Research and Policy Impacts of the Affordable Care Act on Low-Income Latinos in Oregon Community Health Centers
By: MJ Dunne
When the Affordable Care Act (ACA) was implemented in 2014, many previously uninsured Americans were suddenly able to access preventive services and life-saving treatments through our nation’s community health centers (CHCs). In the United States, the likelihood of having health insurance is strongly associated with a person’s race, ethnicity, and income level. Because poverty and other social determinants can pose a risk to one’s health, OCHIN’s Research Department has been committed to evaluating this landmark policy and how it has changed the healthcare landscape over the last four years.
Under the direction of Dr. John Heintzman at Oregon Health and Science University (OHSU), OCHIN has partnered with the OHSU Department of Family Medicine to examine the impact of the ACA on low-income Latino populations in Oregon. This research portfolio has resulted in several high-impact publications that analyze racial and ethnic disparities in insurance status before and after implementation of the ACA, and racial and ethnic disparities in lipid screenings, cervical cancer prevention, and pneumococcal vaccinations over a five-year period. Dr. Heintzman’s analysis on OCHIN’s Oregon-based community health centers has the potential to effect health policy for immigrant, Latino, and Spanish-speaking populations across the nation. The results of these publications are summarized as follows:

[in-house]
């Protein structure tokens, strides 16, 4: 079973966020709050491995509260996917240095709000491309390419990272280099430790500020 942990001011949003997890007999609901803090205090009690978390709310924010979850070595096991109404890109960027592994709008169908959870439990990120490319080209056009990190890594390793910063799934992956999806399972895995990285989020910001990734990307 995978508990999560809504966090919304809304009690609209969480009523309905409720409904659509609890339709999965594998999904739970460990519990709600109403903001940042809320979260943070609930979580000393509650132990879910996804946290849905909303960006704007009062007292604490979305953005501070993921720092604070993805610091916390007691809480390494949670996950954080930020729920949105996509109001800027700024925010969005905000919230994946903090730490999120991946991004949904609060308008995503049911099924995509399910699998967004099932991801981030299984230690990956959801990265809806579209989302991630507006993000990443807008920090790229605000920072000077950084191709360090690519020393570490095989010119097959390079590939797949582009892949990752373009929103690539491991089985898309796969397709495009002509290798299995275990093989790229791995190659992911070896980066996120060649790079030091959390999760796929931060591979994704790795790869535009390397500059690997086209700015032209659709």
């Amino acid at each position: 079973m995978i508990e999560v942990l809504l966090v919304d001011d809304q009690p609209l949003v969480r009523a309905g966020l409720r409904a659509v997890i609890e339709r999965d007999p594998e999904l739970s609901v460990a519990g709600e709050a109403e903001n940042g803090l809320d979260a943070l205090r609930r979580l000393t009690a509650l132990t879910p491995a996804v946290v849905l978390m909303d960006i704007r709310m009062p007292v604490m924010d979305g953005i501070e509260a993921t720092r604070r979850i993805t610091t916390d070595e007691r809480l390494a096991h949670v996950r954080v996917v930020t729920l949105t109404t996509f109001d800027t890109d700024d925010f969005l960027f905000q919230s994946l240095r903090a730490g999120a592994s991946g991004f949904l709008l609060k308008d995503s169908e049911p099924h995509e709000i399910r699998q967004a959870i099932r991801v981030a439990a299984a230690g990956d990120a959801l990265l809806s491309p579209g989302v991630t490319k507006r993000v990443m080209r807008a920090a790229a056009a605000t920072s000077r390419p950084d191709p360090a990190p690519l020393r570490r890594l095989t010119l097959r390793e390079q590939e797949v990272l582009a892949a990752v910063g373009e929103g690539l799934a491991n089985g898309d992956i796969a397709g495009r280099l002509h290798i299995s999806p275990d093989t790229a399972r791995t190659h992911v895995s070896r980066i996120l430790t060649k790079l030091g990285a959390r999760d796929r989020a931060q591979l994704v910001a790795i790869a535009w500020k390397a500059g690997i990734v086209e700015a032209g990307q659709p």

In Oregon’s CHCs, Spanish-preferring Latinos made the largest gains overall in insurance status after Medicaid expansion. Prior to 2014, Spanish-preferring Latinos were less likely to be insured than English-preferring Latinos and non-Hispanic Whites.
In general, Oregon community health centers deliver equitable care with regards to preventive services such as cervical cancer screenings, and pneumococcal vaccinations between Latinos and non-Hispanic whites.
CHC populations, regardless of race, ethnicity, and preferred language, are still at risk for underutilization of these preventive services. Insurance status still plays a role in the uptake of these services.
These findings need to be repeated on a larger scale, but continue to build the evidence base that health care payment reform plus a community health center delivery model hold promise for reducing health inequities.
Dr. Heintzman’s current study, ‘Bettering Asthma Care in Kids (BACKGROUND),’ will dive deeper in to the OCHIN research data warehouse to explore community-level factors affecting the asthma care of low-income Latino children across the nation. This study will provide clearer links between care utilization and the built environment and can aid legislators and policy makers in making informed decisions around these environments.
As our health care system continues to change over the next decade, it is our hope that the existing health disparities and gaps in services decrease over time. The OCHIN Research Department is committed to providing policymakers with the up-to-date and timely research findings to help improve the lives of our nation’s most vulnerable people. We are dedicated to this mission and will continue to pursue research studies that are impactful to the clinicians and patients we serve.